Building an update image for the Raspberry Pi 3 device
This tutorial describes the firmware image for the Raspberry Pi 3 and explains how you can build an update image (including the firmware update and the bootloader) for the Raspberry Pi 3 device, so the Device Management Update Service can update it remotely.
This tutorial shows you how to:
Create the update image for a Raspberry Pi 3 device using Yocto.
Note: There is another tutorial that covers creating a delta update image.
Install the update image on the SD card of the Raspberry Pi 3 device.
The Raspberry Pi3 Update image
An update image for Raspberry Pi 3 is built with the Yocto build environment and contains a complete Linux root file system, compressed in a
.tar.bz2 archive. This image includes two root file system partitions, though only one of them is active at any point. During the firmware update, the Update client downloads the update image to the inactive file system partition and uncompresses the archive file. The Update client reboots the device, at which point the bootloader sets the active root file system partition to one which has just been updated. The device uses the root file system that Yocto compressed, containing the updated firmware.
In Linux, the update process updates the complete root file system (rootfs). It is not possible to update from one Yocto distribution to another, for example from Morty to Rocko.
Storing data persistently on a Raspberry Pi 3
When the Update client installs firmware on a Raspberry Pi 3 device, it formats the inactive root file system partition, deleting any data on it. You can't access data in the previous file system (including the
To persistently store data in the device's file system, you can use additional partitions to mount directories for this data (such as the
/home directory). You'll need to add these partitions to the SD card by:
- Modifying the Yocto recipe that generates the update image.
- Editing the SD card partition table after you have transferred the image to the SD.
Note: If you modify the partition layout, do not delete the default partitions (
bootflags) because the Device Management Client code uses them.
- A Raspberry Pi 3 board.
- The serial console on your Raspberry Pi 3 connected to your PC using a USB to serial adapter.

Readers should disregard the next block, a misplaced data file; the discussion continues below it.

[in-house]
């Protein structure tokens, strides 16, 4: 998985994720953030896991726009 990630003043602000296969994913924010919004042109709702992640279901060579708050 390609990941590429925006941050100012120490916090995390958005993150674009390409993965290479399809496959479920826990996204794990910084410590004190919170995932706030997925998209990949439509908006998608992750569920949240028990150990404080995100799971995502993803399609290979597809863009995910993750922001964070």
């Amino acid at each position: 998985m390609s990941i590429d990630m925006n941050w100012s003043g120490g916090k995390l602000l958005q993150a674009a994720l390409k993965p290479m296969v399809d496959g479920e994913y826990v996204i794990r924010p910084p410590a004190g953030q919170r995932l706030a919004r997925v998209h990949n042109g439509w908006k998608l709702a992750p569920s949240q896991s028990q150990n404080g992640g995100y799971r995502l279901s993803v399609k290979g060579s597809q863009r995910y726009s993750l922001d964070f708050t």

You should have:
Installed the Yocto build environment:
If you have not already done so, import the top level Yocto repository and install its dependencies:
git clone https://github.com/ARMmbed/mbed-cloud-client-yocto-setup cd mbed-cloud-client-yocto-setup mbed deploy --protocol git
Also make sure that you have exported the absolute path to your
mbed_cloud_dev_credentials.cfile in the environment:
Note: The Yocto build process can take a lot of time and resources (disk space and RAM). Depending on the configuration of your PC, the first build might take a few hours to complete. Subsequent builds will be much faster. You can use bitbake caches to reduce the time it takes to build the image.
(Optional) To create cache directories for quicker builds, execute the following commands:
sudo mkdir /var/cache/bitbake sudo chown <build-username>:<build-username> /var/cache/bitbake
Then compile with the additional flag
EXTRA_CONF_FILE=1for quicker consecutive builds.
Build an update image using Yocto
To update the firmware on a device, build a Yocto image using the following command:
make -f Makefile.example build-raspberry-example
Or if you have enabled bitbake caches enabled, use this command:
make -f Makefile.example EXTRA_CONF_FILE=1 build-raspberry-example
The output of this step is an SD card image for a Raspberry Pi 3 device. You'll find this the
.rpi-sdimg file at
Copy the Yocto image to the micro SD card
Now you have an SD card image, you can write it to the device's micro SD card, and boot your Raspberry Pi 3 device from this card. This example uses
dd to copy the SD card image directly to the SD card, using
dd. Refer to the Raspberry Pi documentation for more information.
Make sure the Raspberry Pi 3 console UART is connected to your PC using a USB to serial converter.
Note: You only need to install the update image on the device if the device does not have your application and the Update client installed. If you previously installed your application and the Update client on the device and it is connected to the Device Management, you can update the firmware using a manifest file and an update campaign.
To copy the image to the SD card:
- Check where the SD card is mounted to your PC. Connect an SD card to your PC, and then use the command lsblk to locate the SD card. In this example, the SD card is mounted as
/dev/sdcand has a size of 7.5GB:
~$ lsblk NAME MAJ:MIN RM SIZE RO TYPE MOUNTPOINT sda 8:0 0 238.5G 0 disk ├─sda1 8:1 0 476M 0 part └─sda2 8:2 0 238G 0 part ├─vg00-swap (dm-0) 252:0 0 7.5G 0 lvm [SWAP] └─vg00-root (dm-1) 252:1 0 230.6G 0 lvm / sdb 8:16 0 1.8T 0 disk ├─sdb1 8:17 0 128M 0 part └─sdb2 8:18 0 1.8T 0 part sdc 8:32 1 7.5G 0 disk ├─sdc1 8:33 1 16M 0 part └─sdc2 8:34 1 492.3M 0 part
Use the dd utility to write the image to the SD card:
dd if=rpi-basic-image-raspberrypi3.rpi-sdimg of=/dev/sdc
After the device boots and confirms on the serial console that it was able to register to Device Management, it is ready to receive updates.
Next step: Create a firmware manifest
Now that you have a device that can be remotely updated, you can create a manifest file, with which you can deliver updates to remote devices.